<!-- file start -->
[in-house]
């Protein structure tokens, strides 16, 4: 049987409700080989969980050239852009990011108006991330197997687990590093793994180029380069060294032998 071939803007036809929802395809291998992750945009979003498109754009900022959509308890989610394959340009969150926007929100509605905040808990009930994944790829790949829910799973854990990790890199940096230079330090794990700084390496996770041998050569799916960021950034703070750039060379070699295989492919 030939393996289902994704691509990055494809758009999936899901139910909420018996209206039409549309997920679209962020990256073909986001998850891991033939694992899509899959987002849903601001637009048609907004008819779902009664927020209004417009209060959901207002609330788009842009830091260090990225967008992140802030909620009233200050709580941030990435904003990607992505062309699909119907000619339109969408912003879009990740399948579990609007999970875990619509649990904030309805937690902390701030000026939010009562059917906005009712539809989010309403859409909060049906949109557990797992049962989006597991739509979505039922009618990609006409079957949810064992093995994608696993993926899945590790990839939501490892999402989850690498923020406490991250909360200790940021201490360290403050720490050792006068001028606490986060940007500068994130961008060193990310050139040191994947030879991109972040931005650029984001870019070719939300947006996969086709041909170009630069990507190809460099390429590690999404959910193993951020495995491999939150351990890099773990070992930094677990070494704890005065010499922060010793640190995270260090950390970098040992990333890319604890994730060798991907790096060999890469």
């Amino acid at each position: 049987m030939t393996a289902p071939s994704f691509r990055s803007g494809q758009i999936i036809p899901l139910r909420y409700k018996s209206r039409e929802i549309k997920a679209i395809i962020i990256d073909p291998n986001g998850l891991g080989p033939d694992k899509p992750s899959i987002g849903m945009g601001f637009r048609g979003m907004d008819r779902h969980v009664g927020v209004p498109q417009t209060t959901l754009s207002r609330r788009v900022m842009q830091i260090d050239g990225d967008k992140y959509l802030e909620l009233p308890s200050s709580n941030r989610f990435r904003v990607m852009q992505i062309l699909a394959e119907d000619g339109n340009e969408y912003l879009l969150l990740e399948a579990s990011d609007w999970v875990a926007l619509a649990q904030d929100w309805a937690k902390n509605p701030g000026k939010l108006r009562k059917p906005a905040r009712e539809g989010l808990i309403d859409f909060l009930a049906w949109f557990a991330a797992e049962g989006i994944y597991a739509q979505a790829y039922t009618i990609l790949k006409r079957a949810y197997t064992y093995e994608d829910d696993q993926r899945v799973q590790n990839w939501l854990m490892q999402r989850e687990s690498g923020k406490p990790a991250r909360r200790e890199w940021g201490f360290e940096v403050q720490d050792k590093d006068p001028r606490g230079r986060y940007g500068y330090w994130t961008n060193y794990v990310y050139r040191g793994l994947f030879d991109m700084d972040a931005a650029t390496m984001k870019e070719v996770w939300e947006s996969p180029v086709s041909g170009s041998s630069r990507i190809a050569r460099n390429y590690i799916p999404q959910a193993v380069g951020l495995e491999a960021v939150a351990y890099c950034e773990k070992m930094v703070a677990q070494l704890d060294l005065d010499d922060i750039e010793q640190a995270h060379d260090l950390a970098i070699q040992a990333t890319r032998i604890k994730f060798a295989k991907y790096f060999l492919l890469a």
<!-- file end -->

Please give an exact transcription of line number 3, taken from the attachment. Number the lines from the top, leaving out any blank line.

């Amino acid at each position: 049987m030939t393996a289902p071939s994704f691509r990055s803007g494809q758009i999936i036809p899901l139910r909420y409700k018996s209206r039409e929802i549309k997920a679209i395809i962020i990256d073909p291998n986001g998850l891991g080989p033939d694992k899509p992750s899959i987002g849903m945009g601001f637009r048609g979003m907004d008819r779902h969980v009664g927020v209004p498109q417009t209060t959901l754009s207002r609330r788009v900022m842009q830091i260090d050239g990225d967008k992140y959509l802030e909620l009233p308890s200050s709580n941030r989610f990435r904003v990607m852009q992505i062309l699909a394959e119907d000619g339109n340009e969408y912003l879009l969150l990740e399948a579990s990011d609007w999970v875990a926007l619509a649990q904030d929100w309805a937690k902390n509605p701030g000026k939010l108006r009562k059917p906005a905040r009712e539809g989010l808990i309403d859409f909060l009930a049906w949109f557990a991330a797992e049962g989006i994944y597991a739509q979505a790829y039922t009618i990609l790949k006409r079957a949810y197997t064992y093995e994608d829910d696993q993926r899945v799973q590790n990839w939501l854990m490892q999402r989850e687990s690498g923020k406490p990790a991250r909360r200790e890199w940021g201490f360290e940096v403050q720490d050792k590093d006068p001028r606490g230079r986060y940007g500068y330090w994130t961008n060193y794990v990310y050139r040191g793994l994947f030879d991109m700084d972040a931005a650029t390496m984001k870019e070719v996770w939300e947006s996969p180029v086709s041909g170009s041998s630069r990507i190809a050569r460099n390429y590690i799916p999404q959910a193993v380069g951020l495995e491999a960021v939150a351990y890099c950034e773990k070992m930094v703070a677990q070494l704890d060294l005065d010499d922060i750039e010793q640190a995270h060379d260090l950390a970098i070699q040992a990333t890319r032998i604890k994730f060798a295989k991907y790096f060999l492919l890469a």